So, have you had the chance to make this up to size 12? Please let me know. (I made the flamingo dress posted in your comments in May 2019)

  8. Any instructions on how to bump this lovely pattern up to an 8 or 9?


  9. Hi, Jamie, it seem i can’t find the download link for the pattern, and im not browsing using mobile phone. please help. 🙂

    1. My Apologies! I switched to a different pattern delivery system last week and accidentally left out this pattern. Give me 20 minutes and it will be back on line!

  10. What a delight to find such a cute dress pattern for free!! I look forward to making it for my granddaughter. Thank you!

  11. Thank you, Jamie, for the cute girls’ dress patterns. I got the A Line Sheath and the Peasant Dress. I am going to be using them to make dresses for donations to the Hurricane Harvey shelters. I have years of fabric, as most of us sewists have, that will make cute dresses. I appreciate you offering these for free. They are both very cute.

    1. That’s an amazing gesture, thank you!

      You probably don’t know, but I am from Port Aransas where the hurricane 1st came on land. My family and friends still live there. My brother’s home had 2′ of water plus sewage in his home and lost the roof. All possessions are ruined. Both my sister and law and mother in law’s homes have sustained damage as well.

      We are grateful for any type of help for all the areas affected.

      Thanks again, Jamie

  12. Sherry Smith says:

    Love your patterns! Could you make this dress without buttons (just slip over the head) and reversible?

    1. Thank you! You could do buttons halfway down, but the pattern as drawn, does not have enough ease to slip over the head.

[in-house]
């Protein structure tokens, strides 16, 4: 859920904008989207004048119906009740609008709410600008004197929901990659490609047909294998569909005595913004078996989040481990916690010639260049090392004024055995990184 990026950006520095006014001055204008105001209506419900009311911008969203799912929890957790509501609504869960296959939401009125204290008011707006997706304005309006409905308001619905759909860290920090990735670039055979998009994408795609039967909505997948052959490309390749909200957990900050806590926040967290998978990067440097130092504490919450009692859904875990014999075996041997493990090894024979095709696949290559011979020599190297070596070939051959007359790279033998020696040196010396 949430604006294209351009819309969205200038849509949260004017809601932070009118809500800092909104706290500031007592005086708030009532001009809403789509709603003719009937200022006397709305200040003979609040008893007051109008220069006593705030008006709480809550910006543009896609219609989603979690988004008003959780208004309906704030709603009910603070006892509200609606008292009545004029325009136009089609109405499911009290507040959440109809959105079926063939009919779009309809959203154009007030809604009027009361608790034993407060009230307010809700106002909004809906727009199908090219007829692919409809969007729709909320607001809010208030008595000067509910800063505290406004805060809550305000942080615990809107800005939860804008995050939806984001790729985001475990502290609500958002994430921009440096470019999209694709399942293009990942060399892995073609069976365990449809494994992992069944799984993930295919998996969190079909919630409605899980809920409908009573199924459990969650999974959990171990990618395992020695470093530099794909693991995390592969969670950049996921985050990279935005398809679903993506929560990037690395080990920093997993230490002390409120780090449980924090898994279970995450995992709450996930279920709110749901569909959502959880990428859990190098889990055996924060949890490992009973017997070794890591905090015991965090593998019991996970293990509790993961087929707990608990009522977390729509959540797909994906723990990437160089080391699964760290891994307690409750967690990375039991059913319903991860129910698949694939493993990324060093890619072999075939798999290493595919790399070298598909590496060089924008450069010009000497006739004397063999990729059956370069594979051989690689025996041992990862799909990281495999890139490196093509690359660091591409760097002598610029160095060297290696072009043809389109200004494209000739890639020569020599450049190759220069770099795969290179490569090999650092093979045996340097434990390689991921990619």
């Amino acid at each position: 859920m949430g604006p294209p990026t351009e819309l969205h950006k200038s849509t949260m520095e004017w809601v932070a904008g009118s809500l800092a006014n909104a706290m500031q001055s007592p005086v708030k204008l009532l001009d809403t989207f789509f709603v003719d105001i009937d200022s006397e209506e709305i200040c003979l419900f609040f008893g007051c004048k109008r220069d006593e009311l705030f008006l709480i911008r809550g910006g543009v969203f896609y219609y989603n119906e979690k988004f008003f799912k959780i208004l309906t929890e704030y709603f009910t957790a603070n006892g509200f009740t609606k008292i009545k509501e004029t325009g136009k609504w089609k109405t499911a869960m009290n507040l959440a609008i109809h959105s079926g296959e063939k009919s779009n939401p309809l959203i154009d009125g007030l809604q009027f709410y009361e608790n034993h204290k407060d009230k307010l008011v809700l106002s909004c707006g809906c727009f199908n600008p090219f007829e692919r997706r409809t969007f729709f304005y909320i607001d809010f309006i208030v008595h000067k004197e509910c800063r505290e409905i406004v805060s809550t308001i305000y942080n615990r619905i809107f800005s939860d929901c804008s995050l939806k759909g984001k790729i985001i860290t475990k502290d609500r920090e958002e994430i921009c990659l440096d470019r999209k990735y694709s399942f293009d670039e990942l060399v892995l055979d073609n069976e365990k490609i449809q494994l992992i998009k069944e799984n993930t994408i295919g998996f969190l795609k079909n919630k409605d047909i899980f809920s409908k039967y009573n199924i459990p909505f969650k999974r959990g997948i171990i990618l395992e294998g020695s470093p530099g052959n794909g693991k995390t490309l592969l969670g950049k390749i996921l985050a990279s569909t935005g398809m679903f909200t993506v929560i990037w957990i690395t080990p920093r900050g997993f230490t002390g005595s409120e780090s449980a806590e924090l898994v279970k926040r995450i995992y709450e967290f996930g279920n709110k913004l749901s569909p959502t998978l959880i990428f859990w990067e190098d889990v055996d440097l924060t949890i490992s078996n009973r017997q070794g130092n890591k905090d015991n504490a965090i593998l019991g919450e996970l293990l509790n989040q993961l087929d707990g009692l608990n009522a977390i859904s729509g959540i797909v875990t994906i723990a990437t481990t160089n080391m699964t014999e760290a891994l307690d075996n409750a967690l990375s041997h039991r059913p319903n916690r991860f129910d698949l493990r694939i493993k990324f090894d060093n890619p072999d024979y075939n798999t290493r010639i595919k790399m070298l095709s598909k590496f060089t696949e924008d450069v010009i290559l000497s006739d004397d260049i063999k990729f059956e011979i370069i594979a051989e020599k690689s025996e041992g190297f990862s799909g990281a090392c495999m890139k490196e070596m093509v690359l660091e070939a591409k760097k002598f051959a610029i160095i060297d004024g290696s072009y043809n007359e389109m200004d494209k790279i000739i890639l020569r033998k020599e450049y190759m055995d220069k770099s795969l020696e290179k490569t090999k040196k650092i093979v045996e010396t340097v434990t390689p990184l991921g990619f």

13. I love your free patterns. I live off disability and patterns can get expensive especially for 9 grand kids and 2 great grandkids. Your models are adorable.
    Thank you so much for all your ideas. I love Pinterest and of course follow you.

  14. Shahidul Islam says:

    best dress is,

  15. Allison Miller says:

    I can't even begin to tell you how much I love your blog! Every time I'm looking for a pattern for my girls, I find what I want on your site!! Thank you so much for sharing your patterns and tutorials with the world, they're wonderful 😀

    1. Thank you for stopping by with such a sweet comment Allison, you made my night!
      ~ Jamie

  16. LittleLucyGoosey says:

    I love this dress! Thank you so much for sharing! I am going to make this for my girl's Easter dress (nothing like leaving it for the last minute!), and I don't have matching buttons – do you think I could easily replace them w a zipper wo ruining the line of the dress

    1. You could definitely do a zipper, you would probably need to remove a bit of the extra fabric on the back, since it was meant as an overlap/button placket
      Good luck,

  17. TheKimSix Fix says:

    I love this dress! And the fabric you chose was divine!

    1. Thanks, good luck!